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Nurses' experiences of providing non-pharmacological pain management in palliative care: a qualitative study.
Zambia.
Lunds universitet.
Kristianstad University, Faculty of Health Science, Research Environment PRO-CARE, Patient Reported Outcomes - Clinical Assessment Research and Education. Kristianstad University, Research Platform for Collaboration for Health. Kristianstad University, Faculty of Health Science, Avdelningen för sjuksköterskeutbildningarna och integrerad hälsovetenskap.ORCID iD: 0000-0001-7560-4691
2020 (English)In: Journal of Clinical Nursing, ISSN 0962-1067, E-ISSN 1365-2702Article in journal (Refereed) Epub ahead of print
Abstract [en]

AIM AND OBJECTIVES: To explore the experiences and views of nurses who provide non-pharmacological therapies for chronic pain management in palliative care.

BACKGROUND: Nursing expertise in palliative care is essential in providing pain relief to patients with chronic diseases. Examinations of the use of non-pharmacological therapies for chronic pain management in palliative care have revealed what non-pharmacological therapies have been used, but there is insufficient knowledge regarding nurses' attitudes, views, and experiences regarding pain therapies in this context.

DESIGN: A qualitative descriptive design was chosen.

METHODS: Data were collected through individual interviews in a purposive sample with 15 nurses to ensure maximum variation. The data were analyzed using qualitative content analysis. This study aligns with the Consolidated Criteria for Reporting Qualitative Research (COREQ) checklist.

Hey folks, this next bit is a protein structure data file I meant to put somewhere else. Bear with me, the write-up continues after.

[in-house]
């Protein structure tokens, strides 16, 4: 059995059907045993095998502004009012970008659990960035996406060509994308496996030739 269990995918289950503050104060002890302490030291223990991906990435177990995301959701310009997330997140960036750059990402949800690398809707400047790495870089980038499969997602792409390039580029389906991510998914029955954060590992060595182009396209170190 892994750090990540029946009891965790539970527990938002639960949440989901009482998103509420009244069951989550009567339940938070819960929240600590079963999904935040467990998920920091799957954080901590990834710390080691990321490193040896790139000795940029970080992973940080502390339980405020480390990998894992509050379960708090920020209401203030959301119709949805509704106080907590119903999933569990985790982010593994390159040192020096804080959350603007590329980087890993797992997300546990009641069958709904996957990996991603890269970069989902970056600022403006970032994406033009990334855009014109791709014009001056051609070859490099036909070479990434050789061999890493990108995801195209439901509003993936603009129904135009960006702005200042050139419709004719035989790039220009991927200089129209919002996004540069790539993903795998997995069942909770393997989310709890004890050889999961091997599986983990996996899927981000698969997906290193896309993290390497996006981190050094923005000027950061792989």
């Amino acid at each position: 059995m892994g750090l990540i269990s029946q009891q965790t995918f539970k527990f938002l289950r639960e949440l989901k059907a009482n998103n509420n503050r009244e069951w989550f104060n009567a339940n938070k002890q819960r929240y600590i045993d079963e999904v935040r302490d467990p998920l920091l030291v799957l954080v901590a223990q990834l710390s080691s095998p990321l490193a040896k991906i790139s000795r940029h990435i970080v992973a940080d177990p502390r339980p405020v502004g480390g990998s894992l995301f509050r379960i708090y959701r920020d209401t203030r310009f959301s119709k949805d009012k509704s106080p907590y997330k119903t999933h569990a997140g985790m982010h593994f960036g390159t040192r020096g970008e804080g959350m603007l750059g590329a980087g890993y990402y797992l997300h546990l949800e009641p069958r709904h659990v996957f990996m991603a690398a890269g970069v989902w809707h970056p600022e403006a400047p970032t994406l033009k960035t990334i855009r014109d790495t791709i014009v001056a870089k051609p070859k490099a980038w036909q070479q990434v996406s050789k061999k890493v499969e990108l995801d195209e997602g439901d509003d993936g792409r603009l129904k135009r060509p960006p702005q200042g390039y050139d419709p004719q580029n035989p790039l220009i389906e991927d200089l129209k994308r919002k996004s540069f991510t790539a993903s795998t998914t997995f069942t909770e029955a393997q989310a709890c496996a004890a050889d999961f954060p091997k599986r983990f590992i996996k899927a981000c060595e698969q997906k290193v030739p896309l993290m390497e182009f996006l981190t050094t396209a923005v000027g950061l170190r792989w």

RESULTS: The analysis yielded four categories, as follows: "Building and sustaining favorable therapeutic relationships" involved the creation of trust and a solid relationship; in "recognizing the diversity of patients' needs," person-centered care is expressed as being vital for individualized non-pharmacological pain management; "incorporating significant others" describes how nurses can help to ease the patient's pain by identifying positive encounters with family members or friends; and in "recognizing the existence of barriers," nurses highlight vulnerable groups such as children, for whom nurses require special education to enable optimal non-pharmacologic pain management.

CONCLUSION: The unique knowledge that nurses gain about the patient through the nurse-patient relationship is central and crucial for successful non-pharmacological pain management.

RELEVANCE TO CLINICAL PRACTICE: This study emphasizes the need for nurses to get to know their patient and to be open and sensitive to patients' descriptions of their unique life situations, as this provides the necessary knowledge for optimal care and pain management. Nurses should be encouraged and given the opportunity to attend specialized training in palliative care and pain management.

Place, publisher, year, edition, pages
2020.
Keywords [en]
Content analysis, Nurse-patient relationship, Nursing, Pain management, Palliative care, Qualitative study
National Category
Health Sciences
Identifiers
URN: urn:nbn:se:hkr:diva-20471DOI: 10.1111/jocn.15232PubMedID: 32129521OAI: oai:DiVA.org:hkr-20471DiVA, id: diva2:1412953
Available from: 2020-03-09 Created: 2020-03-09 Last updated: 2020-03-09Bibliographically approved

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Elgán, Carina
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Research Environment PRO-CARE, Patient Reported Outcomes - Clinical Assessment Research and EducationResearch Platform for Collaboration for HealthAvdelningen för sjuksköterskeutbildningarna och integrerad hälsovetenskap
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Journal of Clinical Nursing
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